I don't share the perspective that the Japanese are doing their own thing because they are more thoughtful of other people's sensory perceptions of them. Rather, they are inhibited by growing up in such a rigid society where people seem to always censor themselves in order to not stick out.
People not blasting music and thereby annoying others is one thing. But not daring to have a sip out of a bottle of water, or eat a snack while walking on the street is clearly taking things too far and a highly irrational concept of "doing my own thing."
I heard of anecdotes where people suddenly had their neighbours knocking at the door, saying "we saw your wife walking and eating yesterday" with a huge frown, expecting an apology.
Call it cultural bias, but I don't think a society there where is less personal freedom than in East Germany is something to be missed.
One of rare instances I completely disagree with this great blog.
I have to say that I never saw someone refrain from eating in public or take a sip out of a water bottle. That actually is not what my post is about. It's more about "letting your freak flag fly" rather than conforming to unwritten rules of public manners.Delete
My experience in Tokyo, and I have to make it clear that I only lived in Tokyo so YMMV, was that people did not often drink or eat on trains, but it certainly was not uncommon either. In fact, sometimes I was annoyed that people would drink a soft drink or can of coffee and leave the empty behind such that it would be rolling around in the car for the duration of the trip (I don't care if they drink or eat, but at least have the courtesy to take the garbage with you and toss it in a trash bin). Honestly, the level of rigidity you're speaking of was not something I was ever told about or experienced. I was told that it was considered bad manners to eat or drink while walking or riding the train (as was putting on make-up on the train), but it wasn't something you got called on for doing. People had the freedom to do such things, but those around them disapprovied. It's not like the police would stop you or people would yell at you in the street if you drank or ate in public.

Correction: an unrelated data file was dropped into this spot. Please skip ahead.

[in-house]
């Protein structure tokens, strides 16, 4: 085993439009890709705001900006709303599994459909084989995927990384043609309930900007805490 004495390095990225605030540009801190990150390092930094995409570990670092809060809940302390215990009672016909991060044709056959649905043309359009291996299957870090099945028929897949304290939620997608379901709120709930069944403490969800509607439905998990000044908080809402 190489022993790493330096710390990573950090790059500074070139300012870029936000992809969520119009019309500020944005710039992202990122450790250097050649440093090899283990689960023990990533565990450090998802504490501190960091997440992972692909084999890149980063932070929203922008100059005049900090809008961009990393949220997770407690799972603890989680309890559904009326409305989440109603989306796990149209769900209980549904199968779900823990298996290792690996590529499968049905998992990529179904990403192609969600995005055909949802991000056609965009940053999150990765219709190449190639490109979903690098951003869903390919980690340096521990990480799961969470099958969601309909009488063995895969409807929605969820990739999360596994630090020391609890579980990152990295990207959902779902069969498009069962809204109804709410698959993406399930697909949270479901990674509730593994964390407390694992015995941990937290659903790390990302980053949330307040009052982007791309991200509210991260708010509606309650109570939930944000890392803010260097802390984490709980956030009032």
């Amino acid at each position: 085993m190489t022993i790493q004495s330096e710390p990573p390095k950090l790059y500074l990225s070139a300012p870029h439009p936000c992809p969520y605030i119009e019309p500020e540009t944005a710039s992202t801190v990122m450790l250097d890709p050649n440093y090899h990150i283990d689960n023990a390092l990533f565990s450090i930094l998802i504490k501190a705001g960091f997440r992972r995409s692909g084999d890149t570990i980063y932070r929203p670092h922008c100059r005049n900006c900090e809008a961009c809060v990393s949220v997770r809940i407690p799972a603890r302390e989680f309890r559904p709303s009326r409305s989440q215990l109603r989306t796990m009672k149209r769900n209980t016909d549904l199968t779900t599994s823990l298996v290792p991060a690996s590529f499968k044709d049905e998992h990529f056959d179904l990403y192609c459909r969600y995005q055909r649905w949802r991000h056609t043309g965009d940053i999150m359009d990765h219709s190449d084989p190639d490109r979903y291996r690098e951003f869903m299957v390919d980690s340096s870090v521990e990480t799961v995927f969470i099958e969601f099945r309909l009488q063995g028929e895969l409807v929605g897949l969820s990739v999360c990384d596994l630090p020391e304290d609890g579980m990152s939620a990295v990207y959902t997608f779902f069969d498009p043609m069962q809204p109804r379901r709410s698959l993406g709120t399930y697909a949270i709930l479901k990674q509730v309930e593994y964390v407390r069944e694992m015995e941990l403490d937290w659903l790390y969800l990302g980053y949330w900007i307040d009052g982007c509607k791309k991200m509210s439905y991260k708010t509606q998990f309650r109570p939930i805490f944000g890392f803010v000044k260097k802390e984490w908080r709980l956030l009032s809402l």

I would guess that part of that may be more common where you live now than other parts of the US. I was born and raised not far from where you were in under very similar circumstances, and the sort o behavior you mentioned would not go over well back there even today.ReplyDelete
But otherwise, people in Tokyo are much more restrained than counterparts in the US. Interestingly though, I know a few from the Kansai area who are not nearly as restrained as Tokyoites and complain of being stared down for talking "loud" on trains.
As far as the eating/drinking while walking goes, it is pretty common nowadays as you mentioned. THis especially pleases me as it will cause that old bar-code headed right-winger Masahiko Fujiwara to go further bonkers. He hates it so much that he specifically mentioned it as a no-no in his absurd "The Dignity of a State."